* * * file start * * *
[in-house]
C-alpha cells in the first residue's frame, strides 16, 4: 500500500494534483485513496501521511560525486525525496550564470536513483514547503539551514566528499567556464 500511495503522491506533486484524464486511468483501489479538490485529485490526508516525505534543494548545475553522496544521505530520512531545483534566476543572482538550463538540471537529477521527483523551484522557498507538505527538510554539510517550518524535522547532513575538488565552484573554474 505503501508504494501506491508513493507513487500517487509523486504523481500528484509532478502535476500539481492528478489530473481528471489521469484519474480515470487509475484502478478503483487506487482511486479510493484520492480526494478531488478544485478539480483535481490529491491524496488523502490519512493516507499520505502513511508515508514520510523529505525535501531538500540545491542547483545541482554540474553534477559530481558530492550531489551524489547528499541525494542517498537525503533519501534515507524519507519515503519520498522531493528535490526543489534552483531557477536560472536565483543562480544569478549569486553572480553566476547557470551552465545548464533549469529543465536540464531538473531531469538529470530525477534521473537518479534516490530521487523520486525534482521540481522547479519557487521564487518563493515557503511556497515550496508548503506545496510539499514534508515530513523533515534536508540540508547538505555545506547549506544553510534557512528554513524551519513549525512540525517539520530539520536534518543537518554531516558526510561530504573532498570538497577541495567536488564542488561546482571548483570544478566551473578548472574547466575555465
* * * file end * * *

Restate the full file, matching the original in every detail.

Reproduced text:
[in-house]
C-alpha cells in the first residue's frame, strides 16, 4: 500500500494534483485513496501521511560525486525525496550564470536513483514547503539551514566528499567556464 500511495503522491506533486484524464486511468483501489479538490485529485490526508516525505534543494548545475553522496544521505530520512531545483534566476543572482538550463538540471537529477521527483523551484522557498507538505527538510554539510517550518524535522547532513575538488565552484573554474 505503501508504494501506491508513493507513487500517487509523486504523481500528484509532478502535476500539481492528478489530473481528471489521469484519474480515470487509475484502478478503483487506487482511486479510493484520492480526494478531488478544485478539480483535481490529491491524496488523502490519512493516507499520505502513511508515508514520510523529505525535501531538500540545491542547483545541482554540474553534477559530481558530492550531489551524489547528499541525494542517498537525503533519501534515507524519507519515503519520498522531493528535490526543489534552483531557477536560472536565483543562480544569478549569486553572480553566476547557470551552465545548464533549469529543465536540464531538473531531469538529470530525477534521473537518479534516490530521487523520486525534482521540481522547479519557487521564487518563493515557503511556497515550496508548503506545496510539499514534508515530513523533515534536508540540508547538505555545506547549506544553510534557512528554513524551519513549525512540525517539520530539520536534518543537518554531516558526510561530504573532498570538497577541495567536488564542488561546482571548483570544478566551473578548472574547466575555465